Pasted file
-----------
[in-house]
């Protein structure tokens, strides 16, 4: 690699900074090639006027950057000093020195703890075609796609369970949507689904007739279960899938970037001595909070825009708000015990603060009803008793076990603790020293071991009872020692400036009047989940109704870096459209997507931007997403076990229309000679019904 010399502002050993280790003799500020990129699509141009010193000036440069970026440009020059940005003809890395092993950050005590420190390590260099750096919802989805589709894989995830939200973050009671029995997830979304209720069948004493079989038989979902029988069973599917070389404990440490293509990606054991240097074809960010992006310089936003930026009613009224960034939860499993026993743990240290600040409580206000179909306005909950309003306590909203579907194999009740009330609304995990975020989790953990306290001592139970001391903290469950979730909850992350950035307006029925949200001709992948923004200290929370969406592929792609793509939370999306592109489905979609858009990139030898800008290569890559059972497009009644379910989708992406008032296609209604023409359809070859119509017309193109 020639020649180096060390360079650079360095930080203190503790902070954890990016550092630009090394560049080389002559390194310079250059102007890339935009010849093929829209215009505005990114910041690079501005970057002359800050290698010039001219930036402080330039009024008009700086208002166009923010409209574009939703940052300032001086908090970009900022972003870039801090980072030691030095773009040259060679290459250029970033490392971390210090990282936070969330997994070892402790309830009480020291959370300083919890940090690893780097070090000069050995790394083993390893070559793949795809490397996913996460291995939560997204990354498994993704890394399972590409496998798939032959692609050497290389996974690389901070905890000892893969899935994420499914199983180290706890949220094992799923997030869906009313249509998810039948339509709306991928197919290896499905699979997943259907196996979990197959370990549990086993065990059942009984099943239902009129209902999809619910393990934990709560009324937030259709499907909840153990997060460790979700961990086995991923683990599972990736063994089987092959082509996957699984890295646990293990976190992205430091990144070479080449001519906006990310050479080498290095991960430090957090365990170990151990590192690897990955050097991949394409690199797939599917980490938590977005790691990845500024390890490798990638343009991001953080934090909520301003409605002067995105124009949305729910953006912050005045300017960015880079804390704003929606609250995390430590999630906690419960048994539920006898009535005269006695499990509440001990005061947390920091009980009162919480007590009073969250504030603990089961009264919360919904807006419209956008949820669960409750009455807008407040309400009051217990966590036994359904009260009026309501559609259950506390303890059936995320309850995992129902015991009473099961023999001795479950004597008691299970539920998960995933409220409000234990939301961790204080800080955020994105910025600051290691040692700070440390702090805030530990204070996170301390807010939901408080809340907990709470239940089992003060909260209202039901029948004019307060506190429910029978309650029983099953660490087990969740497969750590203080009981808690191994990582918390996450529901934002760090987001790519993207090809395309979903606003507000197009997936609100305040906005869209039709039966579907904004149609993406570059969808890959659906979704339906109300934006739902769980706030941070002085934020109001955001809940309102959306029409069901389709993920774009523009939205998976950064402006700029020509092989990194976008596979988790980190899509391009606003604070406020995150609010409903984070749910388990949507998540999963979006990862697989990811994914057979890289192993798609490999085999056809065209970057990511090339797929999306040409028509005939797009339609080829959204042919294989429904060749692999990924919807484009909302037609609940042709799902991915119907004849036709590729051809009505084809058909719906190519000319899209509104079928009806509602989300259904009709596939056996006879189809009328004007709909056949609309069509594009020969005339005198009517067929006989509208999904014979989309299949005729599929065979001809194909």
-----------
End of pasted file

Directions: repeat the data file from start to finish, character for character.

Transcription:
[in-house]
């Protein structure tokens, strides 16, 4: 690699900074090639006027950057000093020195703890075609796609369970949507689904007739279960899938970037001595909070825009708000015990603060009803008793076990603790020293071991009872020692400036009047989940109704870096459209997507931007997403076990229309000679019904 010399502002050993280790003799500020990129699509141009010193000036440069970026440009020059940005003809890395092993950050005590420190390590260099750096919802989805589709894989995830939200973050009671029995997830979304209720069948004493079989038989979902029988069973599917070389404990440490293509990606054991240097074809960010992006310089936003930026009613009224960034939860499993026993743990240290600040409580206000179909306005909950309003306590909203579907194999009740009330609304995990975020989790953990306290001592139970001391903290469950979730909850992350950035307006029925949200001709992948923004200290929370969406592929792609793509939370999306592109489905979609858009990139030898800008290569890559059972497009009644379910989708992406008032296609209604023409359809070859119509017309193109 020639020649180096060390360079650079360095930080203190503790902070954890990016550092630009090394560049080389002559390194310079250059102007890339935009010849093929829209215009505005990114910041690079501005970057002359800050290698010039001219930036402080330039009024008009700086208002166009923010409209574009939703940052300032001086908090970009900022972003870039801090980072030691030095773009040259060679290459250029970033490392971390210090990282936070969330997994070892402790309830009480020291959370300083919890940090690893780097070090000069050995790394083993390893070559793949795809490397996913996460291995939560997204990354498994993704890394399972590409496998798939032959692609050497290389996974690389901070905890000892893969899935994420499914199983180290706890949220094992799923997030869906009313249509998810039948339509709306991928197919290896499905699979997943259907196996979990197959370990549990086993065990059942009984099943239902009129209902999809619910393990934990709560009324937030259709499907909840153990997060460790979700961990086995991923683990599972990736063994089987092959082509996957699984890295646990293990976190992205430091990144070479080449001519906006990310050479080498290095991960430090957090365990170990151990590192690897990955050097991949394409690199797939599917980490938590977005790691990845500024390890490798990638343009991001953080934090909520301003409605002067995105124009949305729910953006912050005045300017960015880079804390704003929606609250995390430590999630906690419960048994539920006898009535005269006695499990509440001990005061947390920091009980009162919480007590009073969250504030603990089961009264919360919904807006419209956008949820669960409750009455807008407040309400009051217990966590036994359904009260009026309501559609259950506390303890059936995320309850995992129902015991009473099961023999001795479950004597008691299970539920998960995933409220409000234990939301961790204080800080955020994105910025600051290691040692700070440390702090805030530990204070996170301390807010939901408080809340907990709470239940089992003060909260209202039901029948004019307060506190429910029978309650029983099953660490087990969740497969750590203080009981808690191994990582918390996450529901934002760090987001790519993207090809395309979903606003507000197009997936609100305040906005869209039709039966579907904004149609993406570059969808890959659906979704339906109300934006739902769980706030941070002085934020109001955001809940309102959306029409069901389709993920774009523009939205998976950064402006700029020509092989990194976008596979988790980190899509391009606003604070406020995150609010409903984070749910388990949507998540999963979006990862697989990811994914057979890289192993798609490999085999056809065209970057990511090339797929999306040409028509005939797009339609080829959204042919294989429904060749692999990924919807484009909302037609609940042709799902991915119907004849036709590729051809009505084809058909719906190519000319899209509104079928009806509602989300259904009709596939056996006879189809009328004007709909056949609309069509594009020969005339005198009517067929006989509208999904014979989309299949005729599929065979001809194909």